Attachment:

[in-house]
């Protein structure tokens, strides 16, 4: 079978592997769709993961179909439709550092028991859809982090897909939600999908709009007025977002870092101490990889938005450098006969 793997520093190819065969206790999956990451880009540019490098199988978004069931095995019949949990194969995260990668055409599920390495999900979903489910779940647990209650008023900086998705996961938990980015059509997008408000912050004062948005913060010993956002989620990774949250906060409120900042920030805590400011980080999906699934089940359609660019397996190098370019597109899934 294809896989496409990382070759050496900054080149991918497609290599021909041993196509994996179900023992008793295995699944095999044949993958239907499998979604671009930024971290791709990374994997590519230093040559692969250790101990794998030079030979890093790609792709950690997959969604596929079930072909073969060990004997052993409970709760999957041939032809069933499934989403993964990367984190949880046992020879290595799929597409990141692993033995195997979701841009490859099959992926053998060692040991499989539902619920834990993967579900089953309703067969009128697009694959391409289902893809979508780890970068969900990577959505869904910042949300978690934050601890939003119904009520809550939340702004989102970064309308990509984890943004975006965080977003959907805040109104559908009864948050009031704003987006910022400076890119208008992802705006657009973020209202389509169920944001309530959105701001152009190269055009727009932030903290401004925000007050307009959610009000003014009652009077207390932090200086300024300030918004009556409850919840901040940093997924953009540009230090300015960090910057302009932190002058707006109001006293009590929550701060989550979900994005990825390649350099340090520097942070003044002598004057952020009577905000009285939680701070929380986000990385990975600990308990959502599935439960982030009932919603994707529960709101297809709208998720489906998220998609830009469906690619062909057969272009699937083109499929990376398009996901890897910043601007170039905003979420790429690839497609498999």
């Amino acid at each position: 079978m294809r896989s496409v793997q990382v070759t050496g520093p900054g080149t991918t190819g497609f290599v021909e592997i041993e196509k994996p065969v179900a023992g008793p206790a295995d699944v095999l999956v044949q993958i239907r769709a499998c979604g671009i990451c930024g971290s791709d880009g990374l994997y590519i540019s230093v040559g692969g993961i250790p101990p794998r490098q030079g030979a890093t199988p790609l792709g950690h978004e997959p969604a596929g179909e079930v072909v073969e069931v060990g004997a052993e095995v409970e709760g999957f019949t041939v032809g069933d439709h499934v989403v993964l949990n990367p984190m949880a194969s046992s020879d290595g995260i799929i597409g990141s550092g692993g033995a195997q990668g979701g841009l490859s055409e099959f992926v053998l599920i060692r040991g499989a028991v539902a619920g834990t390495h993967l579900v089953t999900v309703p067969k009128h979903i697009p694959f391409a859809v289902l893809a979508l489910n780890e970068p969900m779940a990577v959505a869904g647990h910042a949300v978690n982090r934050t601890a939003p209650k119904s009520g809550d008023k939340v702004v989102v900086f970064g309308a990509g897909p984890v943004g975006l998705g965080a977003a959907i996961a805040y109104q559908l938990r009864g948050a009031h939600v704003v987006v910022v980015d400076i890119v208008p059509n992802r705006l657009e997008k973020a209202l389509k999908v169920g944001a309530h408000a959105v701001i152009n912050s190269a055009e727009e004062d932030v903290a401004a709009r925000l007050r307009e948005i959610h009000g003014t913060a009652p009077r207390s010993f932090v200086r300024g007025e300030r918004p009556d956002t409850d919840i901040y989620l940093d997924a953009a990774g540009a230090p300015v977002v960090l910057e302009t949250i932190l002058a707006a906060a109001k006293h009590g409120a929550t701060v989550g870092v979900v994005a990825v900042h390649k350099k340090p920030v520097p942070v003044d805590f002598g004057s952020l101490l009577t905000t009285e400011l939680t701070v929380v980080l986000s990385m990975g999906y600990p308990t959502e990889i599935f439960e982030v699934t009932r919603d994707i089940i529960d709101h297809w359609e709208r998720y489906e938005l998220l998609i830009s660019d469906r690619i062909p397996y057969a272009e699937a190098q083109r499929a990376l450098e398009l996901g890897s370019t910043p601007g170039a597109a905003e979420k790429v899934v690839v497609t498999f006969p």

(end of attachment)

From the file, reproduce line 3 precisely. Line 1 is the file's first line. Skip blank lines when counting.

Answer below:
């Amino acid at each position: 079978m294809r896989s496409v793997q990382v070759t050496g520093p900054g080149t991918t190819g497609f290599v021909e592997i041993e196509k994996p065969v179900a023992g008793p206790a295995d699944v095999l999956v044949q993958i239907r769709a499998c979604g671009i990451c930024g971290s791709d880009g990374l994997y590519i540019s230093v040559g692969g993961i250790p101990p794998r490098q030079g030979a890093t199988p790609l792709g950690h978004e997959p969604a596929g179909e079930v072909v073969e069931v060990g004997a052993e095995v409970e709760g999957f019949t041939v032809g069933d439709h499934v989403v993964l949990n990367p984190m949880a194969s046992s020879d290595g995260i799929i597409g990141s550092g692993g033995a195997q990668g979701g841009l490859s055409e099959f992926v053998l599920i060692r040991g499989a028991v539902a619920g834990t390495h993967l579900v089953t999900v309703p067969k009128h979903i697009p694959f391409a859809v289902l893809a979508l489910n780890e970068p969900m779940a990577v959505a869904g647990h910042a949300v978690n982090r934050t601890a939003p209650k119904s009520g809550d008023k939340v702004v989102v900086f970064g309308a990509g897909p984890v943004g975006l998705g965080a977003a959907i996961a805040y109104q559908l938990r009864g948050a009031h939600v704003v987006v910022v980015d400076i890119v208008p059509n992802r705006l657009e997008k973020a209202l389509k999908v169920g944001a309530h408000a959105v701001i152009n912050s190269a055009e727009e004062d932030v903290a401004a709009r925000l007050r307009e948005i959610h009000g003014t913060a009652p009077r207390s010993f932090v200086r300024g007025e300030r918004p009556d956002t409850d919840i901040y989620l940093d997924a953009a990774g540009a230090p300015v977002v960090l910057e302009t949250i932190l002058a707006a906060a109001k006293h009590g409120a929550t701060v989550g870092v979900v994005a990825v900042h390649k350099k340090p920030v520097p942070v003044d805590f002598g004057s952020l101490l009577t905000t009285e400011l939680t701070v929380v980080l986000s990385m990975g999906y600990p308990t959502e990889i599935f439960e982030v699934t009932r919603d994707i089940i529960d709101h297809w359609e709208r998720y489906e938005l998220l998609i830009s660019d469906r690619i062909p397996y057969a272009e699937a190098q083109r499929a990376l450098e398009l996901g890897s370019t910043p601007g170039a597109a905003e979420k790429v899934v690839v497609t498999f006969p």